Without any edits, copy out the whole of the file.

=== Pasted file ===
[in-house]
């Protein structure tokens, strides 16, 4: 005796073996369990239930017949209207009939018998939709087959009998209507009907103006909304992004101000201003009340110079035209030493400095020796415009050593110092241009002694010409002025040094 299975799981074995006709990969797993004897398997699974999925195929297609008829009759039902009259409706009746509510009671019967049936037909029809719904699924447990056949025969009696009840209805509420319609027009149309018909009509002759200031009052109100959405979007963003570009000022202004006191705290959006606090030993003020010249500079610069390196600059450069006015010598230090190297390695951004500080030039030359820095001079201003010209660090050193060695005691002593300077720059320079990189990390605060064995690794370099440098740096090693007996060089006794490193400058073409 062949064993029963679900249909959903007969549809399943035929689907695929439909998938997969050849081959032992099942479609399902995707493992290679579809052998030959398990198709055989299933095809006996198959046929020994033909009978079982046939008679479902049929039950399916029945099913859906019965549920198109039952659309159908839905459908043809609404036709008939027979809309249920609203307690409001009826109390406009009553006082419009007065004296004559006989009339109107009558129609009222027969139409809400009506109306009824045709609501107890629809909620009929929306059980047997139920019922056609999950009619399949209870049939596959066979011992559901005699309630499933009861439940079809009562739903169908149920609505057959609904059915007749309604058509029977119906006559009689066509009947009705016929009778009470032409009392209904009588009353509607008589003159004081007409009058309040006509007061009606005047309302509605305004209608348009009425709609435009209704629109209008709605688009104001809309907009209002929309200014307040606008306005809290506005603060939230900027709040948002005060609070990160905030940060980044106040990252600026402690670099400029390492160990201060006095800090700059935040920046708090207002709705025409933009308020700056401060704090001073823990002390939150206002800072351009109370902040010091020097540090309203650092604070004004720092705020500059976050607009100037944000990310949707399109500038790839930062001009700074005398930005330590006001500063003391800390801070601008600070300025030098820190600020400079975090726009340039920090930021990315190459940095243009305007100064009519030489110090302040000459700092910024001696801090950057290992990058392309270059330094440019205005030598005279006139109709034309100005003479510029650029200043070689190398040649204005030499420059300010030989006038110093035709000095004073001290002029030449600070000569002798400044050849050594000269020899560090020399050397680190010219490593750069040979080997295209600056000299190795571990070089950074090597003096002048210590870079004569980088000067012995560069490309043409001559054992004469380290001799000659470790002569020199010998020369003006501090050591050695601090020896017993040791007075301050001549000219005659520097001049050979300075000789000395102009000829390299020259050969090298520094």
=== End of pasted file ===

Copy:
[in-house]
């Protein structure tokens, strides 16, 4: 005796073996369990239930017949209207009939018998939709087959009998209507009907103006909304992004101000201003009340110079035209030493400095020796415009050593110092241009002694010409002025040094 299975799981074995006709990969797993004897398997699974999925195929297609008829009759039902009259409706009746509510009671019967049936037909029809719904699924447990056949025969009696009840209805509420319609027009149309018909009509002759200031009052109100959405979007963003570009000022202004006191705290959006606090030993003020010249500079610069390196600059450069006015010598230090190297390695951004500080030039030359820095001079201003010209660090050193060695005691002593300077720059320079990189990390605060064995690794370099440098740096090693007996060089006794490193400058073409 062949064993029963679900249909959903007969549809399943035929689907695929439909998938997969050849081959032992099942479609399902995707493992290679579809052998030959398990198709055989299933095809006996198959046929020994033909009978079982046939008679479902049929039950399916029945099913859906019965549920198109039952659309159908839905459908043809609404036709008939027979809309249920609203307690409001009826109390406009009553006082419009007065004296004559006989009339109107009558129609009222027969139409809400009506109306009824045709609501107890629809909620009929929306059980047997139920019922056609999950009619399949209870049939596959066979011992559901005699309630499933009861439940079809009562739903169908149920609505057959609904059915007749309604058509029977119906006559009689066509009947009705016929009778009470032409009392209904009588009353509607008589003159004081007409009058309040006509007061009606005047309302509605305004209608348009009425709609435009209704629109209008709605688009104001809309907009209002929309200014307040606008306005809290506005603060939230900027709040948002005060609070990160905030940060980044106040990252600026402690670099400029390492160990201060006095800090700059935040920046708090207002709705025409933009308020700056401060704090001073823990002390939150206002800072351009109370902040010091020097540090309203650092604070004004720092705020500059976050607009100037944000990310949707399109500038790839930062001009700074005398930005330590006001500063003391800390801070601008600070300025030098820190600020400079975090726009340039920090930021990315190459940095243009305007100064009519030489110090302040000459700092910024001696801090950057290992990058392309270059330094440019205005030598005279006139109709034309100005003479510029650029200043070689190398040649204005030499420059300010030989006038110093035709000095004073001290002029030449600070000569002798400044050849050594000269020899560090020399050397680190010219490593750069040979080997295209600056000299190795571990070089950074090597003096002048210590870079004569980088000067012995560069490309043409001559054992004469380290001799000659470790002569020199010998020369003006501090050591050695601090020896017993040791007075301050001549000219005659520097001049050979300075000789000395102009000829390299020259050969090298520094």